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How does wearable tech fit manufacturing needs?

What are the most feasible, near-term applications of wearables in manufacturing and the supply chain?

Wearables for manufacturing is a contentious topic in an uncertain market. Last I checked, being a member of the Borg Collective was not considered a good thing. The introduction of any new technology is challenging, but it's especially difficult when workers perceive that technology as overly invasive or obtrusive.

However, many jobs in the manufacturing industry technically require four hands to effectively guide machinery while consulting information on computers, mobile devices and phones. Wearables could make this balancing act easier. Let's look at a few options and the issues associated with them.

Voice systems have been around for a while, so a wearable version is not a new concept. But even voice is getting a new look, with stylish redesigns that go beyond head gear or walkie-talkies to include other data. The tools may also connect to the Internet and cellular networks. Firms like Voxware and Vocollect (owned by Intermec/Honeywell) have been on the market for decades operating in the plant and warehouse and firmly integrated into manufacturing execution systems and warehouse management systems. Companies have also given their technology fashionable new looks. Orion Labs, for example, provides Onyx, a device that sticks to your lapel but has capabilities similar to that of a smartphone.

Users like wearable voice systems because they are unobtrusive, interactive and require little training. But as we all know, wearables are growing to envelop eyes and hands -- and sensors are even built into uniforms.  

RFID and beacons are already in use at some manufacturing sites, especially those with dangerous working conditions or those that need to maintain tighter security. There is a modest but growing number of deployments moving beyond simple access control to security and safety. Although some vendors are touting that this technology can be used for directed workflows, voice generally works just fine in those cases.

Smart glasses, after many years of languishing in the lab, are popping up from major vendors like Google, Motorola, Microsoft and smaller firms like XOEye. The manufacturing sector is taking a slow and cautious look at these because they need a high degree of back-end systems integration and may be ergonomically (as well as psychologically) challenging for workers who are not used to this type of tool.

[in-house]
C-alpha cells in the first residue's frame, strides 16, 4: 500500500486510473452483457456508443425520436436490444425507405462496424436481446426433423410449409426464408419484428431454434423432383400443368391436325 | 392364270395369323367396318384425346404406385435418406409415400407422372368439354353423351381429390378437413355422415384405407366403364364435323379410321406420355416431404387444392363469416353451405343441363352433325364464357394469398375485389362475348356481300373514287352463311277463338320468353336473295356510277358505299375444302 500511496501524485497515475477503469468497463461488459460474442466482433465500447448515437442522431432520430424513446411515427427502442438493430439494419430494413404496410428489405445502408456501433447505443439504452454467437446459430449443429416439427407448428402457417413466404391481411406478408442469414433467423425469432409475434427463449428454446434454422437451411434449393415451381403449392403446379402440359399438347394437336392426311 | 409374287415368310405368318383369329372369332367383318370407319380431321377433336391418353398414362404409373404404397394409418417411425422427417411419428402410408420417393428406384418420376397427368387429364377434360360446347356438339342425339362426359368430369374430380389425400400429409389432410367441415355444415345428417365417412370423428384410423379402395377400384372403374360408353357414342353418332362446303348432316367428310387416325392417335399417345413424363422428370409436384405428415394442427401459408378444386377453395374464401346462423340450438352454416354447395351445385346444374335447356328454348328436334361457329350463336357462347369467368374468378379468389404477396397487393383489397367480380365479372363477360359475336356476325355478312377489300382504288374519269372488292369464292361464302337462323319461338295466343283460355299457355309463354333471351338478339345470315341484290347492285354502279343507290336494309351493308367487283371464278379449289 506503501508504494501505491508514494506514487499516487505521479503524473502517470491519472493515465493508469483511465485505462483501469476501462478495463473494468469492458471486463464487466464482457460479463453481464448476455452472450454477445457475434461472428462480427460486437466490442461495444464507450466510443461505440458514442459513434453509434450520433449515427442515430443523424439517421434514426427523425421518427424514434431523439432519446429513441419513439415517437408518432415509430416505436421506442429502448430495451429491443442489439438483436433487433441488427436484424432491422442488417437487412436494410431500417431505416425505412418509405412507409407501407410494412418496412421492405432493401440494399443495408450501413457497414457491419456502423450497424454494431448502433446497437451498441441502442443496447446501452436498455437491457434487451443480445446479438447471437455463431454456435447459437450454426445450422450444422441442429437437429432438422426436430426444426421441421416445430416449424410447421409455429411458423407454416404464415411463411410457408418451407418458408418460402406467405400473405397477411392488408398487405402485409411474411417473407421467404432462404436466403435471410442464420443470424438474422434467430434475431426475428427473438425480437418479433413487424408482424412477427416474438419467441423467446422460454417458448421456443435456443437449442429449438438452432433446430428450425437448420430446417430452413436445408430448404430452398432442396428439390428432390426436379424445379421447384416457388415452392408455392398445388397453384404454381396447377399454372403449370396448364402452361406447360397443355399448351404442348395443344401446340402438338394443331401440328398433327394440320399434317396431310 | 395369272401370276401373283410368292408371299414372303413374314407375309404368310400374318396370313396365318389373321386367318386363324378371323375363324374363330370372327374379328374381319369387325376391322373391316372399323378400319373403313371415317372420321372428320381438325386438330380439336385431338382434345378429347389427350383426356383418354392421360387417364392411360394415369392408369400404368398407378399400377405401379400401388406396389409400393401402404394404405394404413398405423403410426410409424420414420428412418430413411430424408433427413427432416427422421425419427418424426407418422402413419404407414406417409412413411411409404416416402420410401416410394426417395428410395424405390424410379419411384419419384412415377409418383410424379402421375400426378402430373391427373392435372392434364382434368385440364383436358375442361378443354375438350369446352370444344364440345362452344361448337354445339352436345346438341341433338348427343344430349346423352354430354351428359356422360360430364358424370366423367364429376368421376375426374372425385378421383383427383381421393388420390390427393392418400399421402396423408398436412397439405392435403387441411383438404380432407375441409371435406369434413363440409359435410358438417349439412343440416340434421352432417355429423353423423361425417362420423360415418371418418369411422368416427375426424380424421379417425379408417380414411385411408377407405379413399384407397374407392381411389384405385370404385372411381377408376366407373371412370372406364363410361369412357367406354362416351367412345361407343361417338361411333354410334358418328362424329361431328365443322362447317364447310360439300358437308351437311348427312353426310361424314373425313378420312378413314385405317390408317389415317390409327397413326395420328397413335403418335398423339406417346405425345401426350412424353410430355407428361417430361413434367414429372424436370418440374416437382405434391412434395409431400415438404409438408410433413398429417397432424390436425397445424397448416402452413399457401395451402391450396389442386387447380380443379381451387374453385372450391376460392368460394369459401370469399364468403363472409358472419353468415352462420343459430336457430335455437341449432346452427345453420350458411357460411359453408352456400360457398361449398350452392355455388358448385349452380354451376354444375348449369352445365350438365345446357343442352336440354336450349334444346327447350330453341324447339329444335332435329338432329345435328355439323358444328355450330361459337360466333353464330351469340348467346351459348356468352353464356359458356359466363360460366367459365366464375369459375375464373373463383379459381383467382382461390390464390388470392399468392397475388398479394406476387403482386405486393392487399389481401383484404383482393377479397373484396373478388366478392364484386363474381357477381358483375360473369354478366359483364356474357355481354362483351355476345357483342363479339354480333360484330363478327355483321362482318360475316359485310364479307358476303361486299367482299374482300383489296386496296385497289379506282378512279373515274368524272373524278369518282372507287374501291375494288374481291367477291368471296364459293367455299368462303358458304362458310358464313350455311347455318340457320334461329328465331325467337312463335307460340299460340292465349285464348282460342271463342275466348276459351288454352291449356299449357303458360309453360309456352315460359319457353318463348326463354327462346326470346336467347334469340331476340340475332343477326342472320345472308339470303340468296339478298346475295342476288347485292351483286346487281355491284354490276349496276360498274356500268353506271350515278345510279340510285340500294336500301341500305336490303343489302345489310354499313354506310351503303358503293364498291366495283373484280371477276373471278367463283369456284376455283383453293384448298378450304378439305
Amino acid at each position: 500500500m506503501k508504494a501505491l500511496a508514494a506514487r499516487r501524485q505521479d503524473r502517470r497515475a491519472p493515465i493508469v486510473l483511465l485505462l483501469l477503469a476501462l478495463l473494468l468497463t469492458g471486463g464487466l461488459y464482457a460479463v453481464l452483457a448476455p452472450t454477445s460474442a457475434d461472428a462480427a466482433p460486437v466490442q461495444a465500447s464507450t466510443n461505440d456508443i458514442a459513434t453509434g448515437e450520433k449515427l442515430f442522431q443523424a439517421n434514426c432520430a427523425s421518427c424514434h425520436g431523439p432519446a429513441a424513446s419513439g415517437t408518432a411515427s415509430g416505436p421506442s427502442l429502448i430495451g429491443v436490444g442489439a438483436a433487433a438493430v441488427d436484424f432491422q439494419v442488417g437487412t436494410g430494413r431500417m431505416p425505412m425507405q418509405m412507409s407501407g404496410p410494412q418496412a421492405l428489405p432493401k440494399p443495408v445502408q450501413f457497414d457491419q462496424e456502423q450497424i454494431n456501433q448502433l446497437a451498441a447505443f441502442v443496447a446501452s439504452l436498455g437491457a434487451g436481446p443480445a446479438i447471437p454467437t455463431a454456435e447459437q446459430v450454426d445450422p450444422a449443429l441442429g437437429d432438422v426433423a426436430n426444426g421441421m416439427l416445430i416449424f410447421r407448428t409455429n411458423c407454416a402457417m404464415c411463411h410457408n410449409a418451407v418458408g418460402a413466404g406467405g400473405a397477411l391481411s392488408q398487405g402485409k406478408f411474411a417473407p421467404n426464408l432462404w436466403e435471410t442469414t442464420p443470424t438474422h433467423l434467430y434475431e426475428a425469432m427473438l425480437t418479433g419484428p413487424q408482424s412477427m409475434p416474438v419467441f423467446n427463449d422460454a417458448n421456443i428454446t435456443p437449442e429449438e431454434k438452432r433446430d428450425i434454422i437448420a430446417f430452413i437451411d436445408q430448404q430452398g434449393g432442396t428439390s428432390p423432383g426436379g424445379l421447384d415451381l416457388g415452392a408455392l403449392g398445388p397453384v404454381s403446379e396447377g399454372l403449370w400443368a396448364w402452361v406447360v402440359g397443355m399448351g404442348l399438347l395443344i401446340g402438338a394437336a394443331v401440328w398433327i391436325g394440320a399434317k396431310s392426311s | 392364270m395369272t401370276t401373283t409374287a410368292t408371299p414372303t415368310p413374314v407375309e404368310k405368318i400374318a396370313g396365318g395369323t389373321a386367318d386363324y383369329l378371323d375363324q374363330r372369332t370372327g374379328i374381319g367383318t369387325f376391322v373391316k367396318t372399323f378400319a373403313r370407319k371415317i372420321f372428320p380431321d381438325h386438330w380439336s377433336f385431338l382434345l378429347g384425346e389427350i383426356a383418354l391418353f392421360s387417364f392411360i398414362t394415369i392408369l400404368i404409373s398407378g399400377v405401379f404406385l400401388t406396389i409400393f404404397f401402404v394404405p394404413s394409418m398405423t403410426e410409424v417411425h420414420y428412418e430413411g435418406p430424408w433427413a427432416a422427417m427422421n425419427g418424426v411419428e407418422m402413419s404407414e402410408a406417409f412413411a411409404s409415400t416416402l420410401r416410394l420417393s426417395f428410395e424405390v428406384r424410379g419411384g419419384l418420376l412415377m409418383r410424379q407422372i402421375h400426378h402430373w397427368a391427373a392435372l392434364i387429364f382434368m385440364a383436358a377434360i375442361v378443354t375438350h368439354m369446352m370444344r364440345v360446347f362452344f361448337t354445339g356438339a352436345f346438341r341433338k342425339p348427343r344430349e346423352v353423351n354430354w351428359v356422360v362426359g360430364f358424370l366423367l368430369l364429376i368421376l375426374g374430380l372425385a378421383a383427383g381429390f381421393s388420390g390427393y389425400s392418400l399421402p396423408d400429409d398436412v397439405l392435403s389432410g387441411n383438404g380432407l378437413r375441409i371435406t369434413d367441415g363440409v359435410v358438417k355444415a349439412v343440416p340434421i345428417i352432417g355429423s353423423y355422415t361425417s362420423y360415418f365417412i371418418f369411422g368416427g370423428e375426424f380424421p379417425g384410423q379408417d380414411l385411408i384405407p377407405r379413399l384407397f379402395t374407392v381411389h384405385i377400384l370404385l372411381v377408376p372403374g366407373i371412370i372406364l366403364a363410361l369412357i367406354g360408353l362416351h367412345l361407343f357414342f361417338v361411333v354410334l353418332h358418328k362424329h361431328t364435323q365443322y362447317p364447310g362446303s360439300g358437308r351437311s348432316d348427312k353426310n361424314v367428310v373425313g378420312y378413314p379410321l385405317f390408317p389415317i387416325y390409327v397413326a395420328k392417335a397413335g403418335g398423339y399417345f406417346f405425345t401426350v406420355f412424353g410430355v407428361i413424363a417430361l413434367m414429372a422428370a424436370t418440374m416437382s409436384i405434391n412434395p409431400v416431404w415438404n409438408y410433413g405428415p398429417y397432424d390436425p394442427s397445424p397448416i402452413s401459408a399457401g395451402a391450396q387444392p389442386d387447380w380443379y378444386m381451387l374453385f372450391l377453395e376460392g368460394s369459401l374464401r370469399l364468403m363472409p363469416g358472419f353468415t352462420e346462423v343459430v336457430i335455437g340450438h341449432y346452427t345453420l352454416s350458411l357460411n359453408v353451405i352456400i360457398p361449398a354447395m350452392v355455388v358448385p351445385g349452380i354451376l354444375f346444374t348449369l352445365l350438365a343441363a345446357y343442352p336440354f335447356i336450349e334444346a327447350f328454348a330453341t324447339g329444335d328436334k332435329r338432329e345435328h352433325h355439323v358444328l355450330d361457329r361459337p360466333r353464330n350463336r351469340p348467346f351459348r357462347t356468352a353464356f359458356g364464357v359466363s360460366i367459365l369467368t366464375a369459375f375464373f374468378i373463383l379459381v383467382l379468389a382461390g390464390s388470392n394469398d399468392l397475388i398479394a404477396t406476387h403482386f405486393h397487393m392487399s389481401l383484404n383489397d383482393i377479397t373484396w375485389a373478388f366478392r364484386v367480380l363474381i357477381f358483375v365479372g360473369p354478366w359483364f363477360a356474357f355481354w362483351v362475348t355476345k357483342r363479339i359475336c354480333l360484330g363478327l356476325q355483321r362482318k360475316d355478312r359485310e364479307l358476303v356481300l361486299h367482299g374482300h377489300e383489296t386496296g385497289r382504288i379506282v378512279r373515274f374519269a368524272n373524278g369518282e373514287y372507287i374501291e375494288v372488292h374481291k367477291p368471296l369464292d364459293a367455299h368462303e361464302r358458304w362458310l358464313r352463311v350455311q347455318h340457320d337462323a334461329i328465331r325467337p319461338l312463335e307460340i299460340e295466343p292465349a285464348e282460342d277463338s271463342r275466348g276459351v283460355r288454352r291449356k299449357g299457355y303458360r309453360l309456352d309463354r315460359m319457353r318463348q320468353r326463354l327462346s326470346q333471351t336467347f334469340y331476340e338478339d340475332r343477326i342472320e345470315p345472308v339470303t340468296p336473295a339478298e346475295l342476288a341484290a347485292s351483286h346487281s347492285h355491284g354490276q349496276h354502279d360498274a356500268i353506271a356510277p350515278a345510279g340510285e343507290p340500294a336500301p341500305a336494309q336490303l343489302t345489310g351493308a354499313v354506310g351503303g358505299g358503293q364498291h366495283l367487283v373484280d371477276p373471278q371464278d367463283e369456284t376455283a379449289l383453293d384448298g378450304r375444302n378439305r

However, early pilots show that glasses can provide that extra set of hands so workers can consult information about a work order, product, operational training and so on while they complete tasks. Work that requires safety glasses is probably the best launching place for these because they could be a substitute for what workers already use -- albeit, an expensive one.

If glasses technology is going to take off, it will probably take a second generation of design changes. In manufacturing settings, problems associated with noise, safety and other environmental issues will have to be addressed.

Some companies have shrunk down PC technology so that processors and displays can also be worn as head gear. However, the technology has to be unobtrusive and natural to human ergonomics -- and not make you look like a member of the Borg.

Smart watches and wrist bands are also hitting the market. These are actually just small tablet/PC applications. Simpler than smartphones, they allow integration with enterprise systems and can replace PCs in some cases. They can be useful for workers who move around the floor or yard and don't want to lug around a bigger device.  They seem like the most practical choice to maintain safety, but don't provide the hands-free solution that glasses do.

Most of these use cases and technologies -- beyond voice and RFID tags -- as of this writing are still speculative. Like smartphones, it took the consumer market to lead the way to miniaturization and integration with the Internet. But with thousands of developers committed to experimenting with this technology -- and big money behind integrating with back-end warehouse and manufacturing systems -- it seems like only a matter of time before manufacturers will want to make the transition to wearable tech. Operational equipment turnover only happens every few years so in spite of the hype, it will take some time before we can tell if these newer wearables (smart glasses, wrist bands and such) will become an important market segment in manufacturing.

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